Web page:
Sunday, January 22, 2017

Sentimental Sunday

John Adam Kuhn Following in Caspar’s Footsteps

As I have researched my Kuhn maternal line I have often wondered how much my mother knew about her family. Did her father share family information with her? Did she know her grandfather Edward Z. T. Coon? Mother shared very little family information with me about her family. I have learned about them through researching the family to find every nugget of information that is available about them. This has been a project that I began fifteen years ago. However, I then lay it aside. 

Research on the Kuhn maternal line had been packed away for several years. Recently my interest was piqued again when looking at Ancestry DNA matches with Coon cousins and those with whom we share a most recent common ancestor. I have more Coon cousins on Ancestry any other maternal line or paternal. Ancestry was their choice for DNA testing; but I would like for them to have tested with Family Tree DNA so that I could look at the matches on the chromosome browser and matrix tool.  Anyhow, my interest was in Caspar Kuhn the progenitor of the Kuhn/Coon family. He was the immigrant ancestor; the person who at the age of twenty-six left Switzerland for the colonies; and he traveled with his young wife and infant daughter. He blazed the trail for his descendants.

Caspar was faced with tragedies along the way and as he settled in the new world of Carolina. His infant daughter Anna died before he made it to America. Once he arrived in America his wife Anna Magdalena died not long after. Leaving him to care for Margaret and Caspar Jr. He married a second time, 28 June 1750 in Orangeburg Township, Anna Barbara Ernst. Anna was the widow of George Adam Ernst. Anna and Caspar were married a short time and she died 31 December 1750 after a day’s illness (p. 195 History of Orangeburg County). Caspar married a third time Anna Maria in Orangeburg, South Carolina 22 October 1753. Anna and Caspar were the parents of three sons – John Adam, John Conrad, and John Lewis.

John Adam Kuhn followed in his father’s footsteps in being a successful landowner, prosperous in his business affairs, and a patriotic man. Adam the oldest of Caspar’s three sons and probably more was expected of him. He served in the Revolutionary War. In 1784 he served as a footman in the South Carolina Militia in Colonel Thomas Taylor’s Regiment. For his service to his country he was able to purchase one hundred ninety-five acres of land. Adam was also part owner of two hundred sixty-three acres of land with his father and Lewis his brother. Conrad wasn’t mentioned in this land purchase so possibly he had already removed to Tennessee by 6 April a 1789. There is mention of fifty-four acres of land.

Adam is listed on the 1790 census in Richland County, South with two females who are probably Mary his wife and Elizabeth his oldest daughter, and one male under age sixteen probably Jasper. Then One male over sixteen, Adam. There isn’t an 1800 census for Richland County with an Adam Coon. The next census that I found Adam Coon on was the 1810 Richland County census. Adam is probably the male over forty-five, Mary his wife the female twenty-six through forty-four, Mary his daughter the female under ten years of age, Elizabeth his oldest daughter the female ten through fifteen, and Jasper and Harmon his sons in the under ten age categories.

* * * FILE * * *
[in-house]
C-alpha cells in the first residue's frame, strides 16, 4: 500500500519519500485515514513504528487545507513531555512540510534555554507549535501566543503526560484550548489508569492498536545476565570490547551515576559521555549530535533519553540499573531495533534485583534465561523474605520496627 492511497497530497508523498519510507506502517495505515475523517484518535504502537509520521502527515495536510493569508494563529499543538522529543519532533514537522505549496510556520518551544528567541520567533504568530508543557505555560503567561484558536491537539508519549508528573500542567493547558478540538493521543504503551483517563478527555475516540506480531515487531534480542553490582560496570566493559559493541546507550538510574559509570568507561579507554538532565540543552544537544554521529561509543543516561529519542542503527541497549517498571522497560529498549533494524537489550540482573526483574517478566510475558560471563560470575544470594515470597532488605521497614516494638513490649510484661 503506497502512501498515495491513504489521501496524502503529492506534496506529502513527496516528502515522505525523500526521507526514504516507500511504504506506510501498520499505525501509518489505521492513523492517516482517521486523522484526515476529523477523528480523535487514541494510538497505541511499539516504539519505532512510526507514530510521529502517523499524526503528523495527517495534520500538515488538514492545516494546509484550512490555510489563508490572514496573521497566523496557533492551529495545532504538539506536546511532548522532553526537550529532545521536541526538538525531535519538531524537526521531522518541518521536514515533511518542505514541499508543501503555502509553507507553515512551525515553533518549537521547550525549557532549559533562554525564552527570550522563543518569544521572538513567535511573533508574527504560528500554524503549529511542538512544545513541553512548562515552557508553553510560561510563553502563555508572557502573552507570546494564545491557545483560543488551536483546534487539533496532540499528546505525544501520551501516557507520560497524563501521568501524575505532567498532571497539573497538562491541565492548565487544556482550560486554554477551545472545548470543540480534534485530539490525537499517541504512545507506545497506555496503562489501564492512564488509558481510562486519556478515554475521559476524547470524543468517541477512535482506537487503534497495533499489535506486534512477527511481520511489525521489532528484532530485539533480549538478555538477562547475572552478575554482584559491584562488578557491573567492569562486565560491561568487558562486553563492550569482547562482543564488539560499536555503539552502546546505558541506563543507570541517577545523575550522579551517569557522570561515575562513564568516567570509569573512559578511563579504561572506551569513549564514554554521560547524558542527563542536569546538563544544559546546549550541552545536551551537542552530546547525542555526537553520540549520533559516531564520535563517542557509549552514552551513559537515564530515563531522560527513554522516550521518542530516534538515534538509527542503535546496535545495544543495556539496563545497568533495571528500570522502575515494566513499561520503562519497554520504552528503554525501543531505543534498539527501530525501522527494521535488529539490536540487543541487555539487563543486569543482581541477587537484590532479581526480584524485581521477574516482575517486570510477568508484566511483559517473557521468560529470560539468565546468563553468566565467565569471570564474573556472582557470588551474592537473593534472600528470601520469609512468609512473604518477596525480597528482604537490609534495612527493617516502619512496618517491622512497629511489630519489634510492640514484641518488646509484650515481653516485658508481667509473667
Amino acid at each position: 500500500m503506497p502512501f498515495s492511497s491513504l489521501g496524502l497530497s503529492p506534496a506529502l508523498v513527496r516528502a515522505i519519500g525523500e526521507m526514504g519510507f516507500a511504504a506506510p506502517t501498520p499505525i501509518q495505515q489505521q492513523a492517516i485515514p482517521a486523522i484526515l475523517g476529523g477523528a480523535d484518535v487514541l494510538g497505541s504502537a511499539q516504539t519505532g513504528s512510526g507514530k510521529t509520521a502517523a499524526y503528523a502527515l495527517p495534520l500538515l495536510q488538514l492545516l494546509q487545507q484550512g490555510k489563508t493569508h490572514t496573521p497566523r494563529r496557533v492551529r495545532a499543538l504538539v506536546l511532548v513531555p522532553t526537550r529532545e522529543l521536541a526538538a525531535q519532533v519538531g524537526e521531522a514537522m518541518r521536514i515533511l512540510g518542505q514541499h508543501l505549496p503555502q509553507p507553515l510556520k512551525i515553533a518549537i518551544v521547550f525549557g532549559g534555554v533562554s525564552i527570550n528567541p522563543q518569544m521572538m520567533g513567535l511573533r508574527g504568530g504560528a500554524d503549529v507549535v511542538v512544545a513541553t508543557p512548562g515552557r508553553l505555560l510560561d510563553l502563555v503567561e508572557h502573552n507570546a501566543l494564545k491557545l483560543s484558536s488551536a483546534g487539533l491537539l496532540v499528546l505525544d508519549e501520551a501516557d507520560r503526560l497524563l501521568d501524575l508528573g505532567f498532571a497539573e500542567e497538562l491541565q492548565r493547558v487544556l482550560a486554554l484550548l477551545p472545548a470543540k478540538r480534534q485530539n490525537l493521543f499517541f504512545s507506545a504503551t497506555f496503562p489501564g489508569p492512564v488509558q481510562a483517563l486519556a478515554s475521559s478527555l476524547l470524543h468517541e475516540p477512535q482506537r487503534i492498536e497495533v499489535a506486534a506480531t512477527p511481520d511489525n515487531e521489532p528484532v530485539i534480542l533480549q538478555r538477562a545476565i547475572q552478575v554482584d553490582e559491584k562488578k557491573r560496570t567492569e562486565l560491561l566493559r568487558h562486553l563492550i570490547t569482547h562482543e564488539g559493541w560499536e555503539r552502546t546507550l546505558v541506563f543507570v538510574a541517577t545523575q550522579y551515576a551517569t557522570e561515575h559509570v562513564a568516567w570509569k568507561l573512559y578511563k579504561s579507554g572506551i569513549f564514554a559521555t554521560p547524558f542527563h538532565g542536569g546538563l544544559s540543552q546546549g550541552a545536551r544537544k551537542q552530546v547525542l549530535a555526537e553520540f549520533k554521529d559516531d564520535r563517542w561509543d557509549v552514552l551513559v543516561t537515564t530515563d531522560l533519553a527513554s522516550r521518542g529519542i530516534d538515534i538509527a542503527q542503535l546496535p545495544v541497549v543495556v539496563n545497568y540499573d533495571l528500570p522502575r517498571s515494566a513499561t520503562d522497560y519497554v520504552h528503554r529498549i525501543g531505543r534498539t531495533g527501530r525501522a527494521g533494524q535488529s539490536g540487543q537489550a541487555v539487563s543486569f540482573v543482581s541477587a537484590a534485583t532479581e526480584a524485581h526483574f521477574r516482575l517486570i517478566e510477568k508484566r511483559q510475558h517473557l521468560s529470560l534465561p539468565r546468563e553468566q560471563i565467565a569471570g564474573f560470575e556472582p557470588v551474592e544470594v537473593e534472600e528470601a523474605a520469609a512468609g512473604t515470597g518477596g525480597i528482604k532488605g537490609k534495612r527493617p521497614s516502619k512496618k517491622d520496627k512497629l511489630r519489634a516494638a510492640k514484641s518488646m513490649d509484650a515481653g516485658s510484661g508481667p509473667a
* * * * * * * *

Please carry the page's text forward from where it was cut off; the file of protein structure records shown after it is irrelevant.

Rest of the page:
In 1793 Adam Coon received two hundred eighty-eight acres of land a grant from the state of South Carolina. This land was in Camden District. It is interesting to note in the granting of the land from South Carolina it stated, “assigns a plantation or tract of land.” Adam already owned quite a lot of land and now he is acquiring more acreage. So, he has a large plantation by now.
By all indications, Adam Coon was a man who had acquired land and wealth by working diligently and using his resources wisely. Hard work was taking a toll on him and by the age of sixty-one he was getting weak and was sick. He was still capable of making his dictating his will. Witnesses to the will were Thomas Taylor, John J. Kinsler, and C. Bookter. He died by 10 April 1815.

Adam died leaving his widow Mary with four children under the age of twenty-one. However, Mary carried on with the everyday chores of caring for her children and the plantation. With the help of her valued slaves Mary was the head of the household up to about 1830. Then she is found on the 1830 census living with her son Harmon and his family. Elizabeth the oldest daughter is living with the family. Adam’s widow Mary was granted one thousand nine hundred twenty-two acres of land that was resurveyed. This land was in Richland County on Crane Creek a branch of Broad River. Mary and her heirs were issued a grant for this land by the state of South Carolina. Mary Kinsler Coon died 7 July 1846 and left her heirs a nice estate.

Green, Edwin L., A History of Richland County, Vol. One, 1735-1805, Southern Historical Press, Inc., Greenville, South Carolina.
Salley, A. S., Jr., The History of Orangeburg County, South Carolina, "From It's First Settlement to the Close of the Revolutionary War", Baltimore, Regional Publishing Company, 1969. 
Pryor, Gwendolyn, The Swiss Connection, "Hans Caspar Kuhn (1713-1792) of South Carolina and His Descendants with Related Families of Kinsler, Nettles, and Wyrick", Baltimore, MD, Gateway Press, Inc., 1991., 1790, 1810, 1830 and 1840 U. S. Federal Censuses Database online. South Carolina, Wills and Probate Records, 1670-1980 [database on-line]. Provo, UT, USA: Operations, Inc., 2015.

No comments:

Post a Comment